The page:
The Only Government We See' tells the story of the negotiation of Global Memoranda of Understanding (GMOUs) between Chevron and communities in the Niger Delta around its facilities. The process began after violent conflict in the region in 2003 led to the withdrawal of the company and the destruction of property, including schools and hospitals the company had built for communities. The film describes the new approach to dialogue with communities that the company adopted on its return, based on full participation and joint partnership. It relates the role played by the head of the New Nigeria Foundation, a local NGO that came in to mediate the dialogue and help build the foundations for increased trust between those involved. It conveys how and why the communities decided to engage in the dialogue, what progress and challenges emerged along the way, and the outcomes that have been achieved. It reflects how this experience spawned a continuing process of periodically evaluating and renegotiating the GMOUs, again with the full participation of the communities themselves, to keep them relevant and vital.
This is the third of four films in a series on company-community dialogue produced by the Corporate Social Responsibility Initiative at Harvard Kennedy School on behalf of the mandate of the former Special Representative of the UN Secretary-General for Business and Human Rights, Professor John Ruggie. The first film in the series, Making Monkey Business, involves a hydro-electric power plant and surrounding communities in the Philippines; the second, Putting Ourselves in Their Shoes, involves a copper mine in Peru and indigenous communities. The fourth and final film, Company-Community Dialogue: An Introduction, is a compilation of the first three that highlights common themes between them. The films were produced with the generous support of the Government of Norway, the Compliance Advisor/Ombudsman of the World Bank Group, the International Bar Association and the Government of Germany. The films are MATCH productions. On November 29, 2012, the series won “best communication or publication” award at the biennial Centre for Effective Dispute Resolution's (CEDR) awards ceremony held in London. The series makes a compelling case for Alternative Dispute Resolution (ADR) methods and processes, using real life corporate-community case studies to show the immediate and long term benefits of facilitated dialogue.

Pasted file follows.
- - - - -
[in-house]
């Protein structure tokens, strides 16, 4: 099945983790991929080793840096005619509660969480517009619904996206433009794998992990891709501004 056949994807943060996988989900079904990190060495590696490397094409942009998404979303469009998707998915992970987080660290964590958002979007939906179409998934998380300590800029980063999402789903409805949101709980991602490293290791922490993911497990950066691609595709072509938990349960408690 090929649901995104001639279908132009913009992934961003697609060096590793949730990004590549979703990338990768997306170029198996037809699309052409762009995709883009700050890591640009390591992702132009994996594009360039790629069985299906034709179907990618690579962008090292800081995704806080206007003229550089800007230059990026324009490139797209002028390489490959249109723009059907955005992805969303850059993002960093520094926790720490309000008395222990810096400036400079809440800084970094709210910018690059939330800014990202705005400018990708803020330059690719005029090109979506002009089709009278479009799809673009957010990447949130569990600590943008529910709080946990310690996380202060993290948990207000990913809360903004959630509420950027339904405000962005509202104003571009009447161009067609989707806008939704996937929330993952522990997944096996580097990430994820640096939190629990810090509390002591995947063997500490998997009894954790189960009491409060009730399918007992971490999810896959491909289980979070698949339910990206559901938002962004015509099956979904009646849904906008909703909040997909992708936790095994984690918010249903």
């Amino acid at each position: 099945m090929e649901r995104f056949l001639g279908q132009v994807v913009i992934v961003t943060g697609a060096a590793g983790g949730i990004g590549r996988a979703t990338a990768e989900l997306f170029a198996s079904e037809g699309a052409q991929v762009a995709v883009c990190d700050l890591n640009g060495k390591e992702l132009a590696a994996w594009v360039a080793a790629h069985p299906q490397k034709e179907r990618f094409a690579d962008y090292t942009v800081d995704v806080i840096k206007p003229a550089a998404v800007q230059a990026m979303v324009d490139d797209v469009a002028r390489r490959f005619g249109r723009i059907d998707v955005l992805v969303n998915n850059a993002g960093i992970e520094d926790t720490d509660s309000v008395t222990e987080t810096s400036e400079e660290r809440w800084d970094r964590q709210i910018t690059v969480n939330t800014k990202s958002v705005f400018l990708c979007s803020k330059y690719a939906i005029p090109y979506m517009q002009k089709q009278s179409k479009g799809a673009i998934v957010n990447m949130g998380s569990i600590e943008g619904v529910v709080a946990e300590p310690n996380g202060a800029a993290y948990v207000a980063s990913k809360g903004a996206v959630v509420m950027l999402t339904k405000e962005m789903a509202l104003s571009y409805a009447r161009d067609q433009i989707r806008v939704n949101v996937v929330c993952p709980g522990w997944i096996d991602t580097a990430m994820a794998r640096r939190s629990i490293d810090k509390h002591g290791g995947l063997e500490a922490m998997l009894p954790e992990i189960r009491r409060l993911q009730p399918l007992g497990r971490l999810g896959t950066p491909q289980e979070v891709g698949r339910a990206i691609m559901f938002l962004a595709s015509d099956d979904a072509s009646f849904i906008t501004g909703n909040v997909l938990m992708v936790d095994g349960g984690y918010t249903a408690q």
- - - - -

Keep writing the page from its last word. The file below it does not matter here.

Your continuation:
Corporate Social Responsibility Initiative at Harvard Kennedy School on behalf of the mandate of the former Special Representative of the UN Secretary-General for Business and Human Rights, Professor John Ruggie.
Release Date: May 17th, 2012